Wednesday, May 16, 2012


Kruggy joins the Euro doomers. If this plays out as below I'll be kicking myself in 6-12 months for not hedging more aggressively against it (but not like JPM ;-) ...

NYTimes: Some of us have been talking it over, and here’s what we think the end game looks like: 
1. Greek euro exit, very possibly next month. 
2. Huge withdrawals from Spanish and Italian banks, as depositors try to move their money to Germany. 
3a. Maybe, just possibly, de facto controls, with banks forbidden to transfer deposits out of country and limits on cash withdrawals. 
3b. Alternatively, or maybe in tandem, huge draws on ECB credit to keep the banks from collapsing. 
4a. Germany has a choice. Accept huge indirect public claims on Italy and Spain, plus a drastic revision of strategy — basically, to give Spain in particular any hope you need both guarantees on its debt to hold borrowing costs down and a higher eurozone inflation target to make relative price adjustment possible; or: 
4b. End of the euro. 
And we’re talking about months, not years, for this to play out.


MtMoru said...

He must be a minority. This isn't a possibility as far the market is concerned.

uair01 said...

And how would you hedge against this? Even more difficult ... how would you hedge against this if you lived inside the Eurozone? If you've never played with financial products (like most of us) then now isn't the time to start:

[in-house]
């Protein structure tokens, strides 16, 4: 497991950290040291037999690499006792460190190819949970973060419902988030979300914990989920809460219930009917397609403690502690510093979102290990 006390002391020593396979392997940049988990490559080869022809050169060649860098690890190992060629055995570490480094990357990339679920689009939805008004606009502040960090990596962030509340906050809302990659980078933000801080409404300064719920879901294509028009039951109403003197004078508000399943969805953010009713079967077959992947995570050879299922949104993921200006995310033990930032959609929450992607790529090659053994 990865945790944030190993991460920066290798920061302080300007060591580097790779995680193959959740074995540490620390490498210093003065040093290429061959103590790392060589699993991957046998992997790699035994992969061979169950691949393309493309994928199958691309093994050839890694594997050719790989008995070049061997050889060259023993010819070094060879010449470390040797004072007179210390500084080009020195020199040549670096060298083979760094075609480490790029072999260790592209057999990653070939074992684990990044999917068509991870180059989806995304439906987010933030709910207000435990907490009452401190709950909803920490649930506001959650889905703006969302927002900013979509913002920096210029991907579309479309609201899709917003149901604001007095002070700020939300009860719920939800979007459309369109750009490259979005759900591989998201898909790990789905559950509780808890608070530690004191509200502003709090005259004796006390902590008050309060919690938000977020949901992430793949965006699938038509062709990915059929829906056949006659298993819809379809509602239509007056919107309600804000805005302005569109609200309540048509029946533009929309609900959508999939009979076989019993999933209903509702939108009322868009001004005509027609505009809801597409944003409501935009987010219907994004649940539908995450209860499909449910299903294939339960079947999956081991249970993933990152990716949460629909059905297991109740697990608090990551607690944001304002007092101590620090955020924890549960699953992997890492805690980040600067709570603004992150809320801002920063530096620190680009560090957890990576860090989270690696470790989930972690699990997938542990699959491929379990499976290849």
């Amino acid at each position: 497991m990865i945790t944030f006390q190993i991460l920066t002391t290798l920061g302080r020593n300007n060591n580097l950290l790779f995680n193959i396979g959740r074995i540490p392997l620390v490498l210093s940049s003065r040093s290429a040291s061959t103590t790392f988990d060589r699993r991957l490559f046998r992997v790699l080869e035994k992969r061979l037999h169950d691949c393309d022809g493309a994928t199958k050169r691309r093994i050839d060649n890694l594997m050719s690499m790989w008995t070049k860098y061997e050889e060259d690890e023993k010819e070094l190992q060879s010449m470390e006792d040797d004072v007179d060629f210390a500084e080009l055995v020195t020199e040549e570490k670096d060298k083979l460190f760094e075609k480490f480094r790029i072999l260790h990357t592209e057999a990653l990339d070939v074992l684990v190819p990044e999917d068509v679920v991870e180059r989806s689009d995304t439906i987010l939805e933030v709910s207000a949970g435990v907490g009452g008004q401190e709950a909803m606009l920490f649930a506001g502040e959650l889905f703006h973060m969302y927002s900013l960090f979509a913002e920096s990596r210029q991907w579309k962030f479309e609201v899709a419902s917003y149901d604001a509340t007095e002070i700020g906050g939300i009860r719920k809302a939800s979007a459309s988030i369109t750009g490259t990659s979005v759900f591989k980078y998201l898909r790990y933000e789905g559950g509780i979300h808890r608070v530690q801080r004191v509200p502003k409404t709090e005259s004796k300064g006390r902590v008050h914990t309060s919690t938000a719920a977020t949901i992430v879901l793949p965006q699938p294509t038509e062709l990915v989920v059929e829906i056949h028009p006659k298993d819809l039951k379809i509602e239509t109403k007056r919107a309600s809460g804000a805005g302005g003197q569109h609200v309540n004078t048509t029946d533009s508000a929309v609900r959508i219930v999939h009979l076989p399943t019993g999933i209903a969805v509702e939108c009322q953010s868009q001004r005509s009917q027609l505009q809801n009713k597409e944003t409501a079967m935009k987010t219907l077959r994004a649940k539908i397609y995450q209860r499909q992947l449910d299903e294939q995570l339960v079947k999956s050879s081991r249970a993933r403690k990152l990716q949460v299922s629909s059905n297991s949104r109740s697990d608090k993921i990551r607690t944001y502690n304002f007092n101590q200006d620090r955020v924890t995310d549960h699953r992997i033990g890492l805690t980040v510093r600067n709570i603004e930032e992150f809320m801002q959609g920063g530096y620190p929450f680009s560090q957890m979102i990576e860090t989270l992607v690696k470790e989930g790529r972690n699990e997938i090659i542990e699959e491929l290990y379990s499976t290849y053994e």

Most of us already fail at rule 1 ... and I couldn't imagine how I would answer rule 2 in these chaotic times (like in chaos-theory including sensitivity to tiny perturbations).

Nano Nymous said...

This is crazy and it won't happen. Months, not years, to remind Krugman how wrong her was.

matmcinn said...

If Krugman says it, then we can relax. It almost certainly is false.

Carson Chow said...

How would you run a hedge?  Short European banks?

Anthony_A said...

Here's a possibility I don't see anyone considering: As part of the bailout package, Germany (and the other solvent Euro countries) impose punitive taxes on deposits in their banks made by residents/citizens of the bailed-out countries, justifying it as "returning flight capital" or some such.

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